While reading volumes of books, compound by UNESCO and written by mainly African intellectuals, about African History under the title of General History of Africa, I couldn’t help being mesmerized and start highlighting sentences and paragraphs, which spoke to me deeply and can relate to in so many ways, as an African learning about my own history.
For this installment, I choose the abridged edition of General History of Africa, VII African under Colonial Domination 1880 -1935, in order to honor the 123rd anniversary of the Battle of Adwa victory on March 2, 2019, by sharing excerpt from the book – paragraphs which stood out for me and which I think appropriate for the occasion.
From chapter 1 entitled: Africa and the colonial challenge, “ But by 1914, with the sole exception of Ethiopia and Liberia, the whole of Africa had been partitioned and occupied by the imperial powers of France, Britain, Germany, Portugal, Belgium, Spain and Italy and colonialism had been installed.”
From Chapter 11 entitled: Liberia and Ethiopia, 1880 – 1914: the survival of two African states, “Both Liberia and Ethiopia survived for a number of reasons, and the first main one was the very strong belief of the peoples of both countries that they were destined by the Almighty God to survive, a belief which very much strengthened their determination to resist all European encroachments and aggression. Growing largely out of the experience of involuntary servitude in the New World, there was embedded within the Liberian consciousness a firm faith in a divine being as controller of the destiny of the nation. Several Liberian presidents were ministers of the gospel. Indeed, Liberians have always viewed each major event in their history as the result of divine intervention. It is this same belief that underlies the much-quoted expression of Emperor Menelik of Ethiopia in 1893 that ‘Ethiopia has need of no one; she stretches out her hands unto God’. There is no doubt that this firm belief on the part of the peoples of these countries filled them with a determination that should go some way to explaining their successful opposition to the European onslaughts.” and as an Ethiopian and an African it makes sense.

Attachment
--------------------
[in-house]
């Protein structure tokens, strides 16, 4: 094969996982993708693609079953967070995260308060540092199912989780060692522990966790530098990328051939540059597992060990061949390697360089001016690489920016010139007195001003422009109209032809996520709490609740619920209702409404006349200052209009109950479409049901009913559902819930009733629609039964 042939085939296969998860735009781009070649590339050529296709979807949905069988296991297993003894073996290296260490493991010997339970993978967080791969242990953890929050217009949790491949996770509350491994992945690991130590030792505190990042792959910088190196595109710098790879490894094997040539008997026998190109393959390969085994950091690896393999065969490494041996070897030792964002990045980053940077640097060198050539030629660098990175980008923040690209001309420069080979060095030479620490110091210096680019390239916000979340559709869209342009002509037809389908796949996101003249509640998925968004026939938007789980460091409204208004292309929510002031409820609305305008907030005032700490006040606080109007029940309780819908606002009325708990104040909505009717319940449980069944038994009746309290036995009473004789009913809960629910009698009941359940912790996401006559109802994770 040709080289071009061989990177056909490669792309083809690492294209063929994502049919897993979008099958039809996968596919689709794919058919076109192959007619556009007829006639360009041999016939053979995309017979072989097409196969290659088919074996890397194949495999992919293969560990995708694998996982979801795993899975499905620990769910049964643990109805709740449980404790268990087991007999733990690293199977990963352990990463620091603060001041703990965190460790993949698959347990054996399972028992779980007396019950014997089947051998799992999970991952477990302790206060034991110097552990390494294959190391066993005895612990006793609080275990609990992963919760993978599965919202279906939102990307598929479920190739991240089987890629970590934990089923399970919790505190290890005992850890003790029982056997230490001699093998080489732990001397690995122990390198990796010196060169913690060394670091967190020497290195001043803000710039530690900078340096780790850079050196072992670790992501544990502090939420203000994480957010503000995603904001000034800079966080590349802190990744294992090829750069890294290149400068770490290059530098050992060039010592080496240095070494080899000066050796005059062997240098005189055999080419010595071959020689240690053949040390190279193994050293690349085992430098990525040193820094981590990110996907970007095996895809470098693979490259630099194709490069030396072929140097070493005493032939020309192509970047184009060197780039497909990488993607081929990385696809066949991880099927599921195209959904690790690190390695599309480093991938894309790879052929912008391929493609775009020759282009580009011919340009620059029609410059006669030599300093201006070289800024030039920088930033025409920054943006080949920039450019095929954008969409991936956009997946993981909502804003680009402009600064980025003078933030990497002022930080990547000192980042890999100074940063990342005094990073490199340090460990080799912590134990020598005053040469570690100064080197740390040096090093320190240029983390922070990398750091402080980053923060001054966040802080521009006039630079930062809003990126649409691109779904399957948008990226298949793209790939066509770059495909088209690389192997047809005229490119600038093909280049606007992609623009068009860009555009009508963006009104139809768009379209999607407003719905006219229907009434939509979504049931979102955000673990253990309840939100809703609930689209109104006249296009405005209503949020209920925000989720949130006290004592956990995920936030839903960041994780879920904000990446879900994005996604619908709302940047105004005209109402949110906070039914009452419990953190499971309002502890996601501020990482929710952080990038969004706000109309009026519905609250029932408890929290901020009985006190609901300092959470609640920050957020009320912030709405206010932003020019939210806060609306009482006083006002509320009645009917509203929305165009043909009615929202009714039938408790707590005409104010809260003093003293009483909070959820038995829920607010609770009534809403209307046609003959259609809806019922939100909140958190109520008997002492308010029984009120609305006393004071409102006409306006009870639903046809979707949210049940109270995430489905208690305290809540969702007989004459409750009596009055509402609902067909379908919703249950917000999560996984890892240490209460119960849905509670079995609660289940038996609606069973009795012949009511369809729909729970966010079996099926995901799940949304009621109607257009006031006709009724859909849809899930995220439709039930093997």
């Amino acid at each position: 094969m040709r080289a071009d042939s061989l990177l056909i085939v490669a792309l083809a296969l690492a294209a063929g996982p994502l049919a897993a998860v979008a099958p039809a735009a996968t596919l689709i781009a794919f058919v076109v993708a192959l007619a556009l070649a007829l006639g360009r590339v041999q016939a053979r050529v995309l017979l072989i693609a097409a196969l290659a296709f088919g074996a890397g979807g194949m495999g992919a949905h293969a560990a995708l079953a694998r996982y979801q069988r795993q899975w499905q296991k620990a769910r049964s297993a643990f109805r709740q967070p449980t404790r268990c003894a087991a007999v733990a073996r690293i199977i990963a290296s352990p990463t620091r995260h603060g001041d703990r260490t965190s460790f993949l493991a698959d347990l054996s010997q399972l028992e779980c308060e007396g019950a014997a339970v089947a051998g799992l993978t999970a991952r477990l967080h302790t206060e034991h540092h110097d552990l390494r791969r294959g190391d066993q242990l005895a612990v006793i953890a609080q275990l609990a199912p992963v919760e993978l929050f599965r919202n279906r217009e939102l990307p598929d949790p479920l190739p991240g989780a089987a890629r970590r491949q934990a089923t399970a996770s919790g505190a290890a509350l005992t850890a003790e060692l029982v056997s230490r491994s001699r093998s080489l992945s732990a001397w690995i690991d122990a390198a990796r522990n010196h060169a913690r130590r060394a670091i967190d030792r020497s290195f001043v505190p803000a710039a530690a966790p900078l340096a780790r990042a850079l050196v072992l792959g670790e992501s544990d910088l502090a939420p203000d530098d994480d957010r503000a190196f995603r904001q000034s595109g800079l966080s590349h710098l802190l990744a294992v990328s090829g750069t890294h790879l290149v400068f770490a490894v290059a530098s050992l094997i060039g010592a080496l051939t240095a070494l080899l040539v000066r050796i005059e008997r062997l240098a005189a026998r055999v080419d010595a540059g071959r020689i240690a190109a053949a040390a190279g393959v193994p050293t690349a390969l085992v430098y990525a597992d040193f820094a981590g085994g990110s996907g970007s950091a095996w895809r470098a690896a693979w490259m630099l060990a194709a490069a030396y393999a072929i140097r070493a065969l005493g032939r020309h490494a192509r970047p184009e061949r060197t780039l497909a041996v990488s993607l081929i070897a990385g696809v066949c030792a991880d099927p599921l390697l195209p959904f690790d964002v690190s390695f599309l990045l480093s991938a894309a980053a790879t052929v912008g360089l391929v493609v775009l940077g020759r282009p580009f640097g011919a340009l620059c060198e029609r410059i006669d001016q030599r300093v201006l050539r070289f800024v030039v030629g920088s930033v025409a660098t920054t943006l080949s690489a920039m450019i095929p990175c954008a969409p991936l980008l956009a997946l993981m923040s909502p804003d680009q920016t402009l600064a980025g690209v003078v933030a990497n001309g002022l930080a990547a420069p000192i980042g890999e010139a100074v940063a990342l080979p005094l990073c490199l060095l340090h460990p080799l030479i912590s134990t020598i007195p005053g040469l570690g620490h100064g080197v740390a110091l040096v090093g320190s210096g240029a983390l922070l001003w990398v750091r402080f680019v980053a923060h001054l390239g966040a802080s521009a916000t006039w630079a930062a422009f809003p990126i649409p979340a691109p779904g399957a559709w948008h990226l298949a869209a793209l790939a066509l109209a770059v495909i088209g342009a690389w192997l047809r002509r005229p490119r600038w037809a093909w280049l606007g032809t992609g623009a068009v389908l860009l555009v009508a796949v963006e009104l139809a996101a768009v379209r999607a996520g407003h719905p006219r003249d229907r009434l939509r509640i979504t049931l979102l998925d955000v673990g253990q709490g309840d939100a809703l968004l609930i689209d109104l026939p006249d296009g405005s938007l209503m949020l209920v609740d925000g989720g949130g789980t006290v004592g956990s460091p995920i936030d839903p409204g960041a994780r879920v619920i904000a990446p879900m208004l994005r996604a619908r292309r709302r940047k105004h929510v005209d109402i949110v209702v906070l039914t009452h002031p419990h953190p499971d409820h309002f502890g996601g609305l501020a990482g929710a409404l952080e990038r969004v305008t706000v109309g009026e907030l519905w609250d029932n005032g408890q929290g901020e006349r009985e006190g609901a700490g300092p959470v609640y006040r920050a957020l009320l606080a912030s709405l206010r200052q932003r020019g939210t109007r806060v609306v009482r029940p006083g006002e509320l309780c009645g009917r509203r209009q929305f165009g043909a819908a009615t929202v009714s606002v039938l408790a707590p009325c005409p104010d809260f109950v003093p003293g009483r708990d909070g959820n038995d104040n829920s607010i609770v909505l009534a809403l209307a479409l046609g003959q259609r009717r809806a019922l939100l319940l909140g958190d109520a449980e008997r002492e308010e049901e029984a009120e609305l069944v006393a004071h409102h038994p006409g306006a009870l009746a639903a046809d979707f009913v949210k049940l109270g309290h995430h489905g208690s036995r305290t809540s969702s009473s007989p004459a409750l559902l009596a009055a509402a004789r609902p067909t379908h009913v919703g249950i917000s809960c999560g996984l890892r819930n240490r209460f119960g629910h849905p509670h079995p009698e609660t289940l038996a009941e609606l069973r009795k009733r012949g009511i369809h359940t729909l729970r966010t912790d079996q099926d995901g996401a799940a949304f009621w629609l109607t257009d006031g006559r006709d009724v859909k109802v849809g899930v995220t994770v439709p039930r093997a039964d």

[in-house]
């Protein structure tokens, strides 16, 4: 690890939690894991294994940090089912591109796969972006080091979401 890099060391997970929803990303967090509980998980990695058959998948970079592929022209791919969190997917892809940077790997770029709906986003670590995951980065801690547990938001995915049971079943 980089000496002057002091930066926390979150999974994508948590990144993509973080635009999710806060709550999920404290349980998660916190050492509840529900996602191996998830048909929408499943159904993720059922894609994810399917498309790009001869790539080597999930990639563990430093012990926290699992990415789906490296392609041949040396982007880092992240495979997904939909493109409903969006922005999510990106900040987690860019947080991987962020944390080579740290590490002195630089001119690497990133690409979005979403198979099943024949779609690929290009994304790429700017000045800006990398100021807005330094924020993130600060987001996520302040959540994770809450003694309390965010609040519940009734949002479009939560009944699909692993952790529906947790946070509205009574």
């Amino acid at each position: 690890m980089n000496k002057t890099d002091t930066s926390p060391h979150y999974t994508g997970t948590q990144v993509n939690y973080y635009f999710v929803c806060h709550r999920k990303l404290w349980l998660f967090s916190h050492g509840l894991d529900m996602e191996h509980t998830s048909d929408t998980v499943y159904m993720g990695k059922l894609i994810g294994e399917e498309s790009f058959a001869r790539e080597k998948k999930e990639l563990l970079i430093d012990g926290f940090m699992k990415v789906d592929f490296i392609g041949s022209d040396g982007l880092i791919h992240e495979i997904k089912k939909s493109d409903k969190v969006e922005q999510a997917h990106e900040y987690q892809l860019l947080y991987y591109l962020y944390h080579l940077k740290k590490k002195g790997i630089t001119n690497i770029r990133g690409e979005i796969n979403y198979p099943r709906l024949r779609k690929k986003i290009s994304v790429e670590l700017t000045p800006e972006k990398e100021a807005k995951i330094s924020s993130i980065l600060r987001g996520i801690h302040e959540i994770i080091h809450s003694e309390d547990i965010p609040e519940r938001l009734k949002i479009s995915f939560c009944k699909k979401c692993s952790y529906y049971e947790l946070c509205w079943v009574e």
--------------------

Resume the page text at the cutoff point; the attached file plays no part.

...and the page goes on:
St. George’s Cathedral of Addis Ababa
The unique octagonal church is ascribed by Emperor Menelik II in 1896, as a tribute to St. George whose relics accompanied Ethiopian worriers as a source of strength, divine protection and guidance during the battle of Adwa where Ethiopia secured victory over Italian invasion.
The Ethiopian Orthodox church of St. George, interestingly sits at the intersection between two squares dedicated to Emperor Menelik II and an Ethiopian bishop and martyr executed in 1936 by Italian authorities for denouncing colonialism – Abune Petros.
The church was partly destroyed in 1937 by Italian force who puts it on fire. And after the liberation in 1941, the church restored by Emperor Haile Selassie. The restoration involved the late distinguished Ethiopian Maitre Artiste World Laureate Afewerk Tekle for impressive paintings which are displaying on the wall until the present moment.
It’s a historical church where Empress Zewditu of Ethiopia crowned in 1917 and where Emperor Hail Selassie crowned in 1930, which the latter makes the church a pilgrim’s journey for Rastafarians.
The church accompanied a remarkable museum, which I personally enjoyed very much and gave me a sense of self-respect and identity as it displays the sense of victory via the golden round shields decorated with metal elements, swords and graceful helmets and worrier robes made with lion’s mane – weaponry used at the Battle of Adwa.
Embraced by trees and brimming with tranquil energy, the compound hosts the first statue of the Ethiopian Bishop and Martyr Abune Petros.
The small garden towards the Museum, beautifully embellished with interesting works of art – colorful paintings on traditional clay pots – portrays of prominent figures in Ethiopia and Africa history.